Go Back  Bike Forums > Bike Forums > Classic & Vintage
Reload this Page >

A Good Reason to Boycott Specialized

Classic & Vintage This forum is to discuss the many aspects of classic and vintage bicycles, including musclebikes, lightweights, middleweights, hi-wheelers, bone-shakers, safety bikes and much more.

A Good Reason to Boycott Specialized

Old 12-09-13, 12:46 PM
  #1  
bibliobob
Senior Member
Thread Starter
 
bibliobob's Avatar
 
Join Date: Apr 2006
Location: Point Richmond, CA
Posts: 2,956

Bikes: '53/'54 Bianchi CDM, '62 Frejus, '62'62ish Altenburger Cinelli Mod B, '69 Rene Herse, '72 Motobecane Grand Record, '73-74 Colngao Super,'78 faux Confente, '82 Medici Gran Turismo, '82 Medici Pro Strada, '85 Eddy Merckx Pro

Mentioned: 6 Post(s)
Tagged: 0 Thread(s)
Quoted: 10 Post(s)
Likes: 0
Liked 0 Times in 0 Posts
A Good Reason to Boycott Specialized

I'm sure that most of you have heard about this elsewhere, but in case you haven't, Specialized thinks that it's a good idea to sue a small veteran-owned business because they arrogantly, doosh-baggedly, and jag-offedly think that they should own the rights to the name of a town in France and one of the most famous races in the world:




"A Canadian veteran of the Afghanistan war who operates a tiny bicycle shop in Cochrane is being forced to change his store’s name after being threatened with a lawsuit by one of the giants of the U.S. bike industry.

Dan Richter, owner of Cafe Roubaix Bicycle Studio, located above the famous Mackay’s Ice Cream in Cochrane, says he received a letter from the lawyers of big bicycle maker Specialized several months ago, demanding he change the store’s name because the company owns the trademark on the word Roubaix, which they use to market a brand of road bike.

Richter, however, says he didn’t name his store after the company’s bike, rather after a region in France that hosts one of the most famous bike races in the world, the gruelling 117-year-old Paris-Roubaix. Because the name is an icon of bike culture, and graces hundreds of other products from bike tires to a brand of cycling tights sold by MEC (and even other road bikes), Richter says he has a good case to keep the store name, but is capitulating because he can’t afford a legal fight in court.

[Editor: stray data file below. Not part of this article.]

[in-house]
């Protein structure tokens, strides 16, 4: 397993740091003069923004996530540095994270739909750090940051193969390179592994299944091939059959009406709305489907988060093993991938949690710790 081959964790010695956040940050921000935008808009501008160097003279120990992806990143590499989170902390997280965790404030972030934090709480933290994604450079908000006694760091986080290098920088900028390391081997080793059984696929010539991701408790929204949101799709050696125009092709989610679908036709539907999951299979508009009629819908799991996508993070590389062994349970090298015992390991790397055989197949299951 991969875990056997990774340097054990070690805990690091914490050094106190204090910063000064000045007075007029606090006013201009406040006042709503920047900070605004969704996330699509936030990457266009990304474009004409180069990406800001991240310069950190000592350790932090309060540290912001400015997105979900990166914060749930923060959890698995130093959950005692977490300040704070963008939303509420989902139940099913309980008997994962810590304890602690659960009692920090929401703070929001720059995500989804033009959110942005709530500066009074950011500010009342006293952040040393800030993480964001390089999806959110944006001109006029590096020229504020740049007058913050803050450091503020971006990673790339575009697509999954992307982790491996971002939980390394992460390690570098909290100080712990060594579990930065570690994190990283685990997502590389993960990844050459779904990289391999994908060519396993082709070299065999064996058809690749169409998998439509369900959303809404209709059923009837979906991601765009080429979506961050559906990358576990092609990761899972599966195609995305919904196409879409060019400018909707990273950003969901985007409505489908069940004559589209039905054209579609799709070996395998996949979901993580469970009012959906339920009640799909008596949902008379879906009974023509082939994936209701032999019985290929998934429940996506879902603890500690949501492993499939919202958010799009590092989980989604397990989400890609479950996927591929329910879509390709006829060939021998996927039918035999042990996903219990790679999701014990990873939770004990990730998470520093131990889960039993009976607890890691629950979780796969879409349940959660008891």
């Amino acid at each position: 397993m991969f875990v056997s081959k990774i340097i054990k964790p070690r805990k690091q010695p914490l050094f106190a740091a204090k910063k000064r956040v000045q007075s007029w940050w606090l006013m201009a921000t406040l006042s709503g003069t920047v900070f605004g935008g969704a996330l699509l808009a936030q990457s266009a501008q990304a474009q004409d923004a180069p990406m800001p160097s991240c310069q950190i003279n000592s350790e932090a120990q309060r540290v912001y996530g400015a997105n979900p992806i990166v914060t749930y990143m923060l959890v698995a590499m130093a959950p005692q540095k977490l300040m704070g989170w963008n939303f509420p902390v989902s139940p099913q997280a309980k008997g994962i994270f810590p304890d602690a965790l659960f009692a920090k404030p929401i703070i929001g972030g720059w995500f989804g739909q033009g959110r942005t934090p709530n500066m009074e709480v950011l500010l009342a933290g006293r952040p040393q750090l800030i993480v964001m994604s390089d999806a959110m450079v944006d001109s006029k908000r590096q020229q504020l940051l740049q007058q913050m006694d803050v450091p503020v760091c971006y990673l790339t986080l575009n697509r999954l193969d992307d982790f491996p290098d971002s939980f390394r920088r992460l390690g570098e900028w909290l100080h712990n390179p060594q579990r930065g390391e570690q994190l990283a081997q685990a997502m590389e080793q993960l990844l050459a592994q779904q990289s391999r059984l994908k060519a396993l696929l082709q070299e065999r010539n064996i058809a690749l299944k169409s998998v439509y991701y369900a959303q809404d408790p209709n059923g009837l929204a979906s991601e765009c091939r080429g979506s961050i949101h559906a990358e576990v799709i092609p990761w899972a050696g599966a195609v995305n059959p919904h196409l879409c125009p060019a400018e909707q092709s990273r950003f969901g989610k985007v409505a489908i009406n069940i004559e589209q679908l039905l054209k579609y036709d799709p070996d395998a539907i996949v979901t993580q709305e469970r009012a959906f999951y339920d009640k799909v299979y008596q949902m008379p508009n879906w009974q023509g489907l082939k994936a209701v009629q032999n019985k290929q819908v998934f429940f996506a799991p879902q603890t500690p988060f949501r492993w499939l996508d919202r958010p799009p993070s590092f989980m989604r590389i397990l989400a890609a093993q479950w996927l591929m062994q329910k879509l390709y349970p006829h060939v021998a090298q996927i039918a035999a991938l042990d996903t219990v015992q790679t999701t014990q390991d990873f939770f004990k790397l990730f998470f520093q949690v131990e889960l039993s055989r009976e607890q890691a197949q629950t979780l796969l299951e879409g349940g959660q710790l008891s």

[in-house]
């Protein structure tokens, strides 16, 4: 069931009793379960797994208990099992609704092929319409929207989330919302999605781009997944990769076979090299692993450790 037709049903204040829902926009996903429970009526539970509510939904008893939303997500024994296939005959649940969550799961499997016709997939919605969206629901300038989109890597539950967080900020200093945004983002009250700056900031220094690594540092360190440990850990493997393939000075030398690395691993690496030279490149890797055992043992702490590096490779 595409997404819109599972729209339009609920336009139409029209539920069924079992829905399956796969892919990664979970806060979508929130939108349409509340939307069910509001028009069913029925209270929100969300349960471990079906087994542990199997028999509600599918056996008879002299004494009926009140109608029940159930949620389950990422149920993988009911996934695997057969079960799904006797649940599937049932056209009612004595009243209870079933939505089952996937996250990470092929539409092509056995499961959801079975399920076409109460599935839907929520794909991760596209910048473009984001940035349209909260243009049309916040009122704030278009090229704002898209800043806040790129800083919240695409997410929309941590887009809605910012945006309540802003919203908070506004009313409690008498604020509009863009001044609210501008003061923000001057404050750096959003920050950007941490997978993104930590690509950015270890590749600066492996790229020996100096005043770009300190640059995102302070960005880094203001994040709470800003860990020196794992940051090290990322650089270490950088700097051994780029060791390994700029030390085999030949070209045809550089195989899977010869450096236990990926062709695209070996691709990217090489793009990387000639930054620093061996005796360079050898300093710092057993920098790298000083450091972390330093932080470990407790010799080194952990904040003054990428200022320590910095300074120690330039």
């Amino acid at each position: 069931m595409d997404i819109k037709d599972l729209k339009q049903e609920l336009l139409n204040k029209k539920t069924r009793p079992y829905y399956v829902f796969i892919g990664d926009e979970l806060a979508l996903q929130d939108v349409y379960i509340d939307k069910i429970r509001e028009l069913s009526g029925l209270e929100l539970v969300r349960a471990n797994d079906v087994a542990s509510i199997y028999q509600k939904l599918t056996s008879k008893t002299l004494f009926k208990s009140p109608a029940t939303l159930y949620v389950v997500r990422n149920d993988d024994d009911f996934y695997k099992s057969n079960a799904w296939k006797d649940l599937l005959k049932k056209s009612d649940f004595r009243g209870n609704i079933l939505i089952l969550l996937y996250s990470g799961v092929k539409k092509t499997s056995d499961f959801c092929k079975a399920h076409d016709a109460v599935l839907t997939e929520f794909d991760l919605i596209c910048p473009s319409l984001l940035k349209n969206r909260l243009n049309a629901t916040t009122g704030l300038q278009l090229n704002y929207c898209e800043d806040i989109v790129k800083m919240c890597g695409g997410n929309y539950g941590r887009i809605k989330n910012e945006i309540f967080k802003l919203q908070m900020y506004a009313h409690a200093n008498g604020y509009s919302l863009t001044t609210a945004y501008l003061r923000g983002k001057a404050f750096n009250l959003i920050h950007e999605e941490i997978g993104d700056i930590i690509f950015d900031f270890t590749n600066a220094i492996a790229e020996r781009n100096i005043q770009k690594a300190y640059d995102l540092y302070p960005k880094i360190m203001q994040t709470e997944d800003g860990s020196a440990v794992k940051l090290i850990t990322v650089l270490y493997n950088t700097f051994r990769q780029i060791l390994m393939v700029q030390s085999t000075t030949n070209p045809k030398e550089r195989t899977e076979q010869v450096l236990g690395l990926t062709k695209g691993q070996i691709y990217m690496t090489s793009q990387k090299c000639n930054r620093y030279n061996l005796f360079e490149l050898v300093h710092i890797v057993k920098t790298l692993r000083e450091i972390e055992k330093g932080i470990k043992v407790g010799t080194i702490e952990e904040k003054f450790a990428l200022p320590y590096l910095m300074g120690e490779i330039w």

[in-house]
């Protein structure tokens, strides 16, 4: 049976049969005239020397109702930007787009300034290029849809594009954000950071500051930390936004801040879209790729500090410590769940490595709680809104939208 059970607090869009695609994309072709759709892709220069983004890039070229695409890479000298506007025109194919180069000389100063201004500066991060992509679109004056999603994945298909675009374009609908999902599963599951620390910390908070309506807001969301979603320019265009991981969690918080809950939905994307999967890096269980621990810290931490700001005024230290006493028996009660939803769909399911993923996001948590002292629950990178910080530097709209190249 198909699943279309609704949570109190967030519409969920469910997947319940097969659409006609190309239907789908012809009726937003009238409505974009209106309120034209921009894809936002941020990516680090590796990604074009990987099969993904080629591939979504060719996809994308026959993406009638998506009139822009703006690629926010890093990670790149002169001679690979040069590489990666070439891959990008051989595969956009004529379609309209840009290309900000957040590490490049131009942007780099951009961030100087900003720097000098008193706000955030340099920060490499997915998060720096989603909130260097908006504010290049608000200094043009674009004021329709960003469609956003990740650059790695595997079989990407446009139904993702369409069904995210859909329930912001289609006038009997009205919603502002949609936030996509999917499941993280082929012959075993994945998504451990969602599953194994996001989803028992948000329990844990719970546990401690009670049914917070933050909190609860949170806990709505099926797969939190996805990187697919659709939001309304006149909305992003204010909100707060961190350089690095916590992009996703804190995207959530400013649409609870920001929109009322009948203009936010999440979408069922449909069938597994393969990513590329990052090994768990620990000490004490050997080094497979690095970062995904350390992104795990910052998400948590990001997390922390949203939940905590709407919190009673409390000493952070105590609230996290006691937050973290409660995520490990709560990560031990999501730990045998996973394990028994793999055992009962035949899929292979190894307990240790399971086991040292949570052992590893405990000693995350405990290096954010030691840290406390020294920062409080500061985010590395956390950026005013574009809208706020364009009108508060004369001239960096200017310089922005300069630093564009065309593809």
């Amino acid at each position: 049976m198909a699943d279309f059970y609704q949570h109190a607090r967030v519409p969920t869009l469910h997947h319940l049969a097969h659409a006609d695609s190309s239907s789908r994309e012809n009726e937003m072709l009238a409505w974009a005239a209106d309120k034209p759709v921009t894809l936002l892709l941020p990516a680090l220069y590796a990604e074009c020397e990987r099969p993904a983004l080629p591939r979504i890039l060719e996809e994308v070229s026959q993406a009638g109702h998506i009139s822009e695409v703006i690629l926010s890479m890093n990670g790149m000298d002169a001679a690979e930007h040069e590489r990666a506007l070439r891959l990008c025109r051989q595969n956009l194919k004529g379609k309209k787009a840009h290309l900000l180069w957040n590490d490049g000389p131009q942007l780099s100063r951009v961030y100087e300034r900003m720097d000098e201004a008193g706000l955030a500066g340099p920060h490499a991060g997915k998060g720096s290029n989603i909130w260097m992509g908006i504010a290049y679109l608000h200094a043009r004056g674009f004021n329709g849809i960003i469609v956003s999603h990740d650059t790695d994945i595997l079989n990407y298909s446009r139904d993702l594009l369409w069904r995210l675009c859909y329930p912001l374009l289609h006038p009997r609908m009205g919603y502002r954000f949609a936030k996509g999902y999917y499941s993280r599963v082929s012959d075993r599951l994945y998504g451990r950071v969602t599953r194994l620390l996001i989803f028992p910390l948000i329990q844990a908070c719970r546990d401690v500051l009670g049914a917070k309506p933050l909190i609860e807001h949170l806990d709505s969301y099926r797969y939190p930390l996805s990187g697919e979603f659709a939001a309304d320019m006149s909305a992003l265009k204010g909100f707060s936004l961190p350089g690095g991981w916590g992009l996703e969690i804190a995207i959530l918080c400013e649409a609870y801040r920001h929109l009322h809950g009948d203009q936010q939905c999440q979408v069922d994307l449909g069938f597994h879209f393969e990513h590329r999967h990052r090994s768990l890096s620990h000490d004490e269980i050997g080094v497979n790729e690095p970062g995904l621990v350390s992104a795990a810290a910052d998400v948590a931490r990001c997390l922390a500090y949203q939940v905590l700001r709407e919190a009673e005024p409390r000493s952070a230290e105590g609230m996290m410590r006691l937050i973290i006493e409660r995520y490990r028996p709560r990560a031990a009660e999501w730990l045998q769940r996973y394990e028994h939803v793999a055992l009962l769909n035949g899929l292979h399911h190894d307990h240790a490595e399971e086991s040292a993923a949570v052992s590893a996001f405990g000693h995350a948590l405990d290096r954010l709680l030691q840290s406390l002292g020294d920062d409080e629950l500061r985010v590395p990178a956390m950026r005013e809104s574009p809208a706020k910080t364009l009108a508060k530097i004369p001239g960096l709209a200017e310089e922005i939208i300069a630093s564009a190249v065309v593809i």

“It’s been frustrating,” Richter told me. “The response throughout this process (from Specialized) has been arrogant and almost unbelievably dismissive.

“We didn’t want to go public . . . but they’ve made it clear on no uncertain terms, they are going to sue.”

Larry Koury, managing director of Specialized Canada Inc., said the company is simply defending its legally owned trademark.

“A simple trademark search would have prevented this,” Koury wrote in an email, along with a reference to the federal government’s trademark database showing Specialized’s registration of the word Roubaix. “We are required to defend or lose our trademark registration.”

Richter, who says the running the bike shop has helped him deal with the post-traumatic stress disorder that ended his military career, says he did some research and felt comfortable that naming his store after a location like Roubaix wouldn’t contradict Canada’s intellectual property protection laws. He doesn’t think the name confuses anybody shopping for bikes. His store sells high-end bikes and his handmade wheels in an Italian-cycling inspired environment. He does not sell Specialized products.

“I understand the need for the protection of intellectual property, but this is named after a city known worldwide for this race,” Richter said. “For our customer base, there’s an appeal (with the name Roubaix). Our market understands that race, and it reflects what we want to provide for them.”

Richter says his lawyer thinks they have a good case to make, but the fight could cost upwards of $150,000 in legal fees, a price too steep for his small company.

Changing his company’s name isn’t as simple as erecting a new sign, Richter says. He has been selling custom wheels under that name for about a year and has operated the store since March, all of which has helped him build an formidable brand, reputation and online presence. Being forced to adopt a new moniker means he will have to start anew, an expensive and time-consuming prospect.

“I’ve gone through some very intense (post-traumatic stress disorder) therapy in the last year. Forcing myself to get out there into the public and the business world has taken a huge effort,” he says. “I’m just at the point were we think this might fly, so this was a huge hit for me personally.”

http://blogs.calgaryherald.com/2013/...t-specialized/

http://bikesnobnyc.blogspot.com/
bibliobob is offline  
Old 12-09-13, 12:51 PM
  #2  
KonAaron Snake 
Fat Guy on a Little Bike
 
KonAaron Snake's Avatar
 
Join Date: Jun 2008
Location: Philadelphia, PA
Posts: 16,807

Bikes: Two wheeled ones

Mentioned: 36 Post(s)
Tagged: 0 Thread(s)
Quoted: 1053 Post(s)
Liked 13 Times in 11 Posts
I've posted a few nastygrams to their Facebook page. I like Specialized and its products, so this is very disappointing to me. I won't be buying any of their products until they back off.
KonAaron Snake is offline  
Old 12-09-13, 12:55 PM
  #3  
bibliobob
Senior Member
Thread Starter
 
bibliobob's Avatar
 
Join Date: Apr 2006
Location: Point Richmond, CA
Posts: 2,956